- What experience do you have working in a team and how did you contribute to the team's success?
- What are some of the challenges you think you might face in the NHS, and how would you address them?
- How do you plan to continue your professional development and contribute to the organization's goals after completing the NHS Graduate Scheme?
Asking good questions at the end of your NHS interview is important as it showcases your interest and engagement in the position and the organization.
It demonstrates to the interviewer that you have thoroughly researched the organization and are genuinely interested in learning more about the workplace culture, training opportunities, career progression and how the organization values diversity and inclusion.
Additionally, asking relevant questions can help you gain a better understanding of the organization's expectations, goals and challenges, which can help you prepare better for the role and make an informed decision about whether the position is a good fit for you.
By asking insightful questions, you also create an opportunity to showcase your knowledge, skills and experience, and demonstrate your ability to think critically and contribute positively to the organization.
Ultimately, asking good questions at the end of your NHS interview can help you stand out as a thoughtful, engaged candidate and leave a positive impression on the interviewer.
Here are some questions you can ask your interviewer at the end of an NHS interview:
- Can you describe the workplace culture here?
- What kind of training opportunities are available for employees?
- How are staff members encouraged to maintain a work-life balance?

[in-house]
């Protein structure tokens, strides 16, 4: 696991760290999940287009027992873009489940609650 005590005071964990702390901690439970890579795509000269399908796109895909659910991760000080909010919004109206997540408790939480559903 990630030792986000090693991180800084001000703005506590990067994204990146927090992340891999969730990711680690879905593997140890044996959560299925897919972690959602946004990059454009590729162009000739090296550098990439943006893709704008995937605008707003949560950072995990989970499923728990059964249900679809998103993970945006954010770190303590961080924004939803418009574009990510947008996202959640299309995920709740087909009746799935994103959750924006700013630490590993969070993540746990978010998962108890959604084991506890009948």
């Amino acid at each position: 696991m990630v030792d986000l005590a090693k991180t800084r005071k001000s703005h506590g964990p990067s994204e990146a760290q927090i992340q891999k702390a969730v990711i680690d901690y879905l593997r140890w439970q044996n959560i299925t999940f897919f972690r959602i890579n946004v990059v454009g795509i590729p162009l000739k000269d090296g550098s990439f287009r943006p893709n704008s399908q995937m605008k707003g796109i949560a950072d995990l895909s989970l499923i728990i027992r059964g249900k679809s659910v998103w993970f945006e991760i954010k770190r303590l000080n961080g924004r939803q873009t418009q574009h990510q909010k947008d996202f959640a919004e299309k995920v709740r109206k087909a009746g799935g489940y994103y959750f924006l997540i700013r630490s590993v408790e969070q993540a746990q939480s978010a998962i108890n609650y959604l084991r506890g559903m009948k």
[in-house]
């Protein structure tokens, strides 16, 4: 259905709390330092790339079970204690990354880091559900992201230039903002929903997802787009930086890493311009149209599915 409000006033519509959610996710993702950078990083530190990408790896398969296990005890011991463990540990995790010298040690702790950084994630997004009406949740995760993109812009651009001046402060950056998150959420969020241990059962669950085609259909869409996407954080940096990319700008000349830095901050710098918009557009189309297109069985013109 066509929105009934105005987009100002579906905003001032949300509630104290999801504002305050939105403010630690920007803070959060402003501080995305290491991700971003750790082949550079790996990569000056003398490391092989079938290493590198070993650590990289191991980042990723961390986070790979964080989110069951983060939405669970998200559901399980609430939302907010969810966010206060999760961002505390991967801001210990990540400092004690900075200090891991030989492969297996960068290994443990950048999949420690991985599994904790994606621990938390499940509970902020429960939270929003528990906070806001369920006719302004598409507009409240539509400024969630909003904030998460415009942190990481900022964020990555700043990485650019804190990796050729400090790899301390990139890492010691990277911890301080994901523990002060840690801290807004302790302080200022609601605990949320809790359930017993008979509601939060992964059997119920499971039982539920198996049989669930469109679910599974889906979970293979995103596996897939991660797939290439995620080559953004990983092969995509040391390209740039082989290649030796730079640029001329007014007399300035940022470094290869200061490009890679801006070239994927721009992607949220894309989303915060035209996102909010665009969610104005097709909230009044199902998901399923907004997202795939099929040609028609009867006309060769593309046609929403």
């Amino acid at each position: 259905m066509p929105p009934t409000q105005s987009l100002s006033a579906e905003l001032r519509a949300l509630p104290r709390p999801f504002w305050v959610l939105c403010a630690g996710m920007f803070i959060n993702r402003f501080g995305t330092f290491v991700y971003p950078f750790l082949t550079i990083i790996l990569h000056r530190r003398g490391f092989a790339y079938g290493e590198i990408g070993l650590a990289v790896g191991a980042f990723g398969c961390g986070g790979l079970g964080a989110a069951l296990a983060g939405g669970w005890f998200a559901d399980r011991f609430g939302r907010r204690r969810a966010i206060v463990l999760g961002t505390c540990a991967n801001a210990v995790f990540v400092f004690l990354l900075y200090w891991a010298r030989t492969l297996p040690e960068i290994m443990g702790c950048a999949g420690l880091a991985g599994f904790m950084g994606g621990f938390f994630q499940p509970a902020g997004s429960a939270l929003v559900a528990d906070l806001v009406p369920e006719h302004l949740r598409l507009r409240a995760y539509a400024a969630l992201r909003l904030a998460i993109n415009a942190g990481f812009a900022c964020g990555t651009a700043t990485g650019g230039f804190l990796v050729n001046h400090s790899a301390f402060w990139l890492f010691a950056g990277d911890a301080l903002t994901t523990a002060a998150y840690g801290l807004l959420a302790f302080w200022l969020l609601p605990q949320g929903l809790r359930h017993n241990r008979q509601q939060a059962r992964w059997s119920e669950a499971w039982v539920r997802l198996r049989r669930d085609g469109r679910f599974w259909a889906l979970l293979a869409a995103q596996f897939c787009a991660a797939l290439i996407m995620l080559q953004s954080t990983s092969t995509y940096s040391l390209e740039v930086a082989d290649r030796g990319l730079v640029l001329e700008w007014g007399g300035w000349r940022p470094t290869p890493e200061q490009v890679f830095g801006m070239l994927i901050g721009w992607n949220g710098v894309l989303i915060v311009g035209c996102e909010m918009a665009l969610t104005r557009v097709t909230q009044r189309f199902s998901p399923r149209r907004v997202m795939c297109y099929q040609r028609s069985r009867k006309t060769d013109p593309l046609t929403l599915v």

- What are the biggest challenges facing the NHS, and how does this organization work to overcome them?
- How does this organization measure success, and what metrics are used to evaluate employee performance?
- Can you describe the management structure here, and how decisions are made?
- How does this organization value diversity and inclusion, and what steps are taken to ensure all employees feel supported and valued?
- What opportunities are there for career progression within the organization?
- How does the organization support employee wellbeing, both physical and mental?
- What do you enjoy most about working here?
How to Prepare for an NHS Interview
Preparing for an interview for a job in the UK's National Health Service (NHS) requires careful planning and preparation. Here are some steps you can take to help you get ready for your NHS interview:
Before your interview, research the NHS to get a good understanding of its values, mission, and services. This will help you to answer questions confidently and show that you are enthusiastic about working for the NHS.
Carefully read the job description and person specification for the role you have applied for. This will help you to understand the specific skills and experience required for the job and allow you to prepare relevant examples of how you meet the criteria.
Prepare for potential interview questions by thinking about your experience, skills, and achievements.
Consider how these relate to the role you have applied for and the values of the NHS.
Think of specific examples that you can use to demonstrate your abilities.
Practice answering potential interview questions, and time yourself to ensure your answers are concise and to the point.
Ask a friend or family member to conduct a mock interview and provide feedback on your responses.
Make sure you dress professionally for your interview.
The NHS has a dress code, so make sure you understand what is appropriate for the role you have applied for.
It is better to dress conservatively than to be underdressed or overdressed.